But, I Don't Like Chanting!

posted May 17, 2011, 9:25 AM by Huck Finn   [ updated May 17, 2011, 10:51 AM ]
“But, I don’t like chanting!”
By “Huck” Mathew Ingles, RYT

“Chanting makes me nervous.” A fellow student said to me while at a workshop. It’s true that many people don’t like chanting in yoga class, or even alone as part of their practice. Some students say they feel weird, or embarrassed. Others tell me “It just doesn’t do it for me.” I think that for many yogin, not wanting to look silly is a huge obstacle to chanting.

In the beginning I had my reservations, no doubt. I never have been much for sitting around in a room with people playing call and repeat with a bunch of foreign phrases that no one understands.  But, I am a “show me” kind of person who likes to explore new things, so I learned it, practiced it, and found it to be a good part of my yoga practice. I still don't always care for chanting in a group of people, but sometimes, if things are in the right space, it can be a very uplifting experience. Almost every culture in the world enjoys its benefits through one custom or another. Some though chanting mantra, or singing kirtan, others, ceremonial drumming and dancing, or prayer beads, or worry stones. Repetition for the sake of spiritual growth and mental focus is used everywhere.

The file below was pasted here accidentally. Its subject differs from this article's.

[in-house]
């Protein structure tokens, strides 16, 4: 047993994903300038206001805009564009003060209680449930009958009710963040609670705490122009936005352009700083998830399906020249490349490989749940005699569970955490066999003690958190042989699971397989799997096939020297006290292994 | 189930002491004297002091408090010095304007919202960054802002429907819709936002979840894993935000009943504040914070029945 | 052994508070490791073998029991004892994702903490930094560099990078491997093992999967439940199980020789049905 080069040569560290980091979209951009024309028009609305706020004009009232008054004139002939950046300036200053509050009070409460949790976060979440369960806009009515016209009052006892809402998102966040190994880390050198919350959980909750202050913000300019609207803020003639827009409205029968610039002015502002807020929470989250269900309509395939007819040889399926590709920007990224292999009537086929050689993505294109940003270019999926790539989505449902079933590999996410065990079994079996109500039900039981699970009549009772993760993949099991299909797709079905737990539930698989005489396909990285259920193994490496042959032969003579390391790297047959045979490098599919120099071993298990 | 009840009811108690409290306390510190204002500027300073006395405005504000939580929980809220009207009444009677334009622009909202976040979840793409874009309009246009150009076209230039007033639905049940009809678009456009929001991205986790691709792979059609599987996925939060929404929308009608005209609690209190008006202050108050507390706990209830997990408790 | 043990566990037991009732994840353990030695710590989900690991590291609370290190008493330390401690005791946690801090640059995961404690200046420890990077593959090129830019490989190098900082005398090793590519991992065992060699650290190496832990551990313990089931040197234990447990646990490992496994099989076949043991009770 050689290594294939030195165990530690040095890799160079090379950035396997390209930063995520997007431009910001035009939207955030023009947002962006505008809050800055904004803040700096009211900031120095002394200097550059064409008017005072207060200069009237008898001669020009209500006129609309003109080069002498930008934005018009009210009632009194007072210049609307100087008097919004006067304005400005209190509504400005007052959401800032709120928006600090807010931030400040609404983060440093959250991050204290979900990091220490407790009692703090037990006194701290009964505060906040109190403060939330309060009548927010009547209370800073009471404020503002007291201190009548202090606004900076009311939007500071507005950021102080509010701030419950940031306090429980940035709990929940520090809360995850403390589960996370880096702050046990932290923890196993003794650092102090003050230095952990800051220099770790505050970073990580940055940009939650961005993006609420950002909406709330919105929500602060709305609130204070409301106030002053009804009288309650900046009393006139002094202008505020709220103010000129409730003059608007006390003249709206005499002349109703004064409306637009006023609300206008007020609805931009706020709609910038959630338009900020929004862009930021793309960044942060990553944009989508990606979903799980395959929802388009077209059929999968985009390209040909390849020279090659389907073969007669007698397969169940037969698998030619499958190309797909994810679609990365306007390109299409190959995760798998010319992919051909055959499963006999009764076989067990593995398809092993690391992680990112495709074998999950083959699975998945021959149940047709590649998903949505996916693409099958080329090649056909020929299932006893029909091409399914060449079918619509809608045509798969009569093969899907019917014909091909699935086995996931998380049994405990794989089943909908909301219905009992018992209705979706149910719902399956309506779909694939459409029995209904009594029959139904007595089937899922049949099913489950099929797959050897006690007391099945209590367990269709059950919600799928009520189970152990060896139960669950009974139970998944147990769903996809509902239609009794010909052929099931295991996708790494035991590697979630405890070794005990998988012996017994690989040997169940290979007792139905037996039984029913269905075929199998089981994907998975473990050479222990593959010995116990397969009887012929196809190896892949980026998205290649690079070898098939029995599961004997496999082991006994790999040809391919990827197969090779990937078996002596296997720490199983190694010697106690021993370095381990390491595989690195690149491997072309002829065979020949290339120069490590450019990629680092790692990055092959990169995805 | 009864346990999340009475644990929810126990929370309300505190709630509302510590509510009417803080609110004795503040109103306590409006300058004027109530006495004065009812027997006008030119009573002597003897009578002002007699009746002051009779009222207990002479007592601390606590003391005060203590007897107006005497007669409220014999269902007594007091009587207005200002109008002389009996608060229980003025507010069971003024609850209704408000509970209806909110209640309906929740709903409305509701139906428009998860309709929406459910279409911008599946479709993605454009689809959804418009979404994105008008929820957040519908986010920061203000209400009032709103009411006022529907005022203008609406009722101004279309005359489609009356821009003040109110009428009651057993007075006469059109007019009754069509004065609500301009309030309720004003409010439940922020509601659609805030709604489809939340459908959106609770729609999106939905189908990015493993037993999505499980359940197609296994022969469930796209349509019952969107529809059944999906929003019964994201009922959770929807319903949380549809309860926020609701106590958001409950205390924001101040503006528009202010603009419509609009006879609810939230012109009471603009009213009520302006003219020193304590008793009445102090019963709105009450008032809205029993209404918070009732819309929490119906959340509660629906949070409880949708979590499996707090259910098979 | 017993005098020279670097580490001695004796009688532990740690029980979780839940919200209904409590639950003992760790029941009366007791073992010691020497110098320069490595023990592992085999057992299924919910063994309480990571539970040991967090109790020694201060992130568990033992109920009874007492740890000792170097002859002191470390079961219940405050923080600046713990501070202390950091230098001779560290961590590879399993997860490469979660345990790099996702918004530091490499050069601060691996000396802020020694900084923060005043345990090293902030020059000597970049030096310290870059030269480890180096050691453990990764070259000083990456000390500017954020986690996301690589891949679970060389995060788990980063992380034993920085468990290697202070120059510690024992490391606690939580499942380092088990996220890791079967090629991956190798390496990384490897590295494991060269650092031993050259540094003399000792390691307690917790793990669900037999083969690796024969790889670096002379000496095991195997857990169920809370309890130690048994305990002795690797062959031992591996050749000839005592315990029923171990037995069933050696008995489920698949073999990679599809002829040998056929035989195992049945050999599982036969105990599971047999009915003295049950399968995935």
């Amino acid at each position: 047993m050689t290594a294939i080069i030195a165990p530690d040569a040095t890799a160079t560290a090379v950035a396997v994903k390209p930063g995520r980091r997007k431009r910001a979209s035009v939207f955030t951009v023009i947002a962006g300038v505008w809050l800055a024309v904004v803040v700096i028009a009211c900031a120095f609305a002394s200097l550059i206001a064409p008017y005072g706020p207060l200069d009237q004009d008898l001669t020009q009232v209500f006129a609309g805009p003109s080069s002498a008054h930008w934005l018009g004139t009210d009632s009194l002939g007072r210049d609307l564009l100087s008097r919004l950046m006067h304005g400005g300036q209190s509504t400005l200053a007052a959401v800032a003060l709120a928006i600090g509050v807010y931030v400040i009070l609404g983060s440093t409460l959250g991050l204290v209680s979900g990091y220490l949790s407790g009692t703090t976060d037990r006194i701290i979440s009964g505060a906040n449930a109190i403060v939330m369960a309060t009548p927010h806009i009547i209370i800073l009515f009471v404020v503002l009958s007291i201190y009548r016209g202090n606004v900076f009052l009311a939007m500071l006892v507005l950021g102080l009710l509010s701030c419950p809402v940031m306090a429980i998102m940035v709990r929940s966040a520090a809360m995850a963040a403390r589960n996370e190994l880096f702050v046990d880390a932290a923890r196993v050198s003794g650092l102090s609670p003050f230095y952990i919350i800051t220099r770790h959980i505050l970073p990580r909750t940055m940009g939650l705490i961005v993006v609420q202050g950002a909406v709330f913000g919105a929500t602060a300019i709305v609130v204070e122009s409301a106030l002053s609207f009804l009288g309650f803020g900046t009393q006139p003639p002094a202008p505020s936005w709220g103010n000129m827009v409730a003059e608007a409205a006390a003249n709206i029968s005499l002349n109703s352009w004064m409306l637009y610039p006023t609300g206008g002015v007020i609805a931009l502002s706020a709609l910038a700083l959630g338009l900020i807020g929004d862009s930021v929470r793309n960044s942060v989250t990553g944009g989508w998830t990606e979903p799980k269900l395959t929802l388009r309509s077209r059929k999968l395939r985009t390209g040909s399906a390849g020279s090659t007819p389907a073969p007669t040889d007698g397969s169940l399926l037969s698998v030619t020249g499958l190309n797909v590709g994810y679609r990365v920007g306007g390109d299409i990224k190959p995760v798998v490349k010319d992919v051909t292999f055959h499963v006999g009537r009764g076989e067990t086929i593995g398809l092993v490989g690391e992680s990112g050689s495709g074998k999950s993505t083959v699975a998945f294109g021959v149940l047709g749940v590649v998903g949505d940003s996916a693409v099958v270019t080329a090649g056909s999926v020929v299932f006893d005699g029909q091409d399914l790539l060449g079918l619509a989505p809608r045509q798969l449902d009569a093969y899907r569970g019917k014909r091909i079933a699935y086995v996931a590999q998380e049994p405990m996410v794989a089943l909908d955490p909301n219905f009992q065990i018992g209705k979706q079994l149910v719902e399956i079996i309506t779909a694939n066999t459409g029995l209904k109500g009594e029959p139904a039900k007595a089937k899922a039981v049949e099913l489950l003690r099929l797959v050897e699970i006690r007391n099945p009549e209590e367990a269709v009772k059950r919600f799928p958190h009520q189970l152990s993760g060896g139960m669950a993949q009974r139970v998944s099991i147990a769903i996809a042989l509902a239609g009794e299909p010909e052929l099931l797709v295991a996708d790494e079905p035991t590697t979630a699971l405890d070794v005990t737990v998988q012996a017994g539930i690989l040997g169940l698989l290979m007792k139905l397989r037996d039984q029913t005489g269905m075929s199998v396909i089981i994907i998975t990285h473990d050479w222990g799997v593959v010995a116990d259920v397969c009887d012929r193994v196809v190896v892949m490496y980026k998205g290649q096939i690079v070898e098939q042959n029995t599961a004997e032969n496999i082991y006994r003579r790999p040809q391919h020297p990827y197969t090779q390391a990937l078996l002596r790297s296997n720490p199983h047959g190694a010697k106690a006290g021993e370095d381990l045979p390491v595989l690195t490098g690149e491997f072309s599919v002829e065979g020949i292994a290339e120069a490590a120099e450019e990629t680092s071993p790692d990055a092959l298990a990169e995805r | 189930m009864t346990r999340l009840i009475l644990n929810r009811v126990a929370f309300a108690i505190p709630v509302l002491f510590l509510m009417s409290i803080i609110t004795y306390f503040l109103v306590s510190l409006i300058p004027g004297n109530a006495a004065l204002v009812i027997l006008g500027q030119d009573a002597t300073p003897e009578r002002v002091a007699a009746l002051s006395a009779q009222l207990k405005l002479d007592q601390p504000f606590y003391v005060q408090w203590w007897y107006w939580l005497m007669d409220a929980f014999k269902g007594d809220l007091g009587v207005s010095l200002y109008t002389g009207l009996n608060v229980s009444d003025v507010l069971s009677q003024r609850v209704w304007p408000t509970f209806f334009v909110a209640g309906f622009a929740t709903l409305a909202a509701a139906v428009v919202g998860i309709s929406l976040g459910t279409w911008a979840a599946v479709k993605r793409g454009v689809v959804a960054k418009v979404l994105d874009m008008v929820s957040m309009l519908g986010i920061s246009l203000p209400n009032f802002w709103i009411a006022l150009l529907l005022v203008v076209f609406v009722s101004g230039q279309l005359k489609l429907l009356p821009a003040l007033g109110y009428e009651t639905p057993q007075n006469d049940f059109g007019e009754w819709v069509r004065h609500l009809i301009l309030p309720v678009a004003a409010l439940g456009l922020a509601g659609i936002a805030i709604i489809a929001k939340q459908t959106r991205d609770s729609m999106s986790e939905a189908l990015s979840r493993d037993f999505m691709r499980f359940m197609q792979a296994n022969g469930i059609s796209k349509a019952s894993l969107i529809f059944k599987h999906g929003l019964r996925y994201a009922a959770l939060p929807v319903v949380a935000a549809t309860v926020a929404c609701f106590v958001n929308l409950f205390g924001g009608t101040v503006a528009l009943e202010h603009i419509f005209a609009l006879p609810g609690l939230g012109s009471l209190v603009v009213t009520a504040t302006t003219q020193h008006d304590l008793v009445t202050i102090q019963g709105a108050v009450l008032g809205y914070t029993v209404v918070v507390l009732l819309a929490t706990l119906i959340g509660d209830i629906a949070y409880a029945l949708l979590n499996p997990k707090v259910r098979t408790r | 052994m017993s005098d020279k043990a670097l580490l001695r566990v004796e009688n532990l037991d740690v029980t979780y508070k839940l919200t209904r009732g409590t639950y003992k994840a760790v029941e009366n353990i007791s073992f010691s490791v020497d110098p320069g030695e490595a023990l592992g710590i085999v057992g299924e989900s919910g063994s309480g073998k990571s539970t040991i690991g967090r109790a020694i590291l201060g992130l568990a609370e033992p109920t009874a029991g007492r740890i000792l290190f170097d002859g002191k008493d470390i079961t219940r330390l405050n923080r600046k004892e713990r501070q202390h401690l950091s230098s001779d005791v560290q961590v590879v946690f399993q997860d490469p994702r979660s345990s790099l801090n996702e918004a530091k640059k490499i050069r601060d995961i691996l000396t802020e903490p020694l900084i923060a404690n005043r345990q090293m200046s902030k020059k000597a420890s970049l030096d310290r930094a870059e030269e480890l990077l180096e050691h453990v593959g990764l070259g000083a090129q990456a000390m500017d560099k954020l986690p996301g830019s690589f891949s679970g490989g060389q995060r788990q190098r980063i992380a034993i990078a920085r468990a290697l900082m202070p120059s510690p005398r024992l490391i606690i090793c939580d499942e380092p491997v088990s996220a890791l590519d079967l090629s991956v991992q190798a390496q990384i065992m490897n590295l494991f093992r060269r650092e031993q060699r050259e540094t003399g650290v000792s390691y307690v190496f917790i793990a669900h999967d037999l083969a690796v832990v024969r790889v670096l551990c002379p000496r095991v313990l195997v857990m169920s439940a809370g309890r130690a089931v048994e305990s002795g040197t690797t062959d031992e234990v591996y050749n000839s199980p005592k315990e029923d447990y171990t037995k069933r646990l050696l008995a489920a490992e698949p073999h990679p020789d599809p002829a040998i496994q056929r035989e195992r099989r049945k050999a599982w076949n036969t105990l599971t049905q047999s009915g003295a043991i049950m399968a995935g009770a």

Mostly for me, any chanting I do is best done in private, as part of my meditation practice. And most of the time, the chanting is done in my head, not out loud. For me, the benefit of chanting is the ability to gently redirect a chaotic mind into a place of better quality attention. It calms me down, helps me focus, and leaves me with a feeling of peace and patience.

Start a chanting practice with a very simple phrase, known as a mantra. Try beginning with just “om”, or “so hum”, or “om tat sat”, or anything you want. Repeat it over and over, calmly, and in timing with your breathing. The mantra doesn’t matter all that much. It’s about giving your lower mind something to do for a moment so that your higher mind can shine through. If you must know the meaning of mantras, look them up, but don’t become hung up on it. The point of chanting it to become calm and still in mind, not to fill it with new ideas and concepts. There is plenty of time for that between chanting. The point is, the mantra really does not matter all that much. Any prayer, saying, phrase, or sound can be a mantra. Find the ones that speak to you.

Give chanting a fair try. Start out with just a few minutes, so you don't get burned out right away. It may be a bit awkward, but give it a few tries. Try different styles and mantras. At first it may seem difficult, but soon the benefits will be obvious.  Find a way to make peace with simple repetition, and you may find some peace in yourself.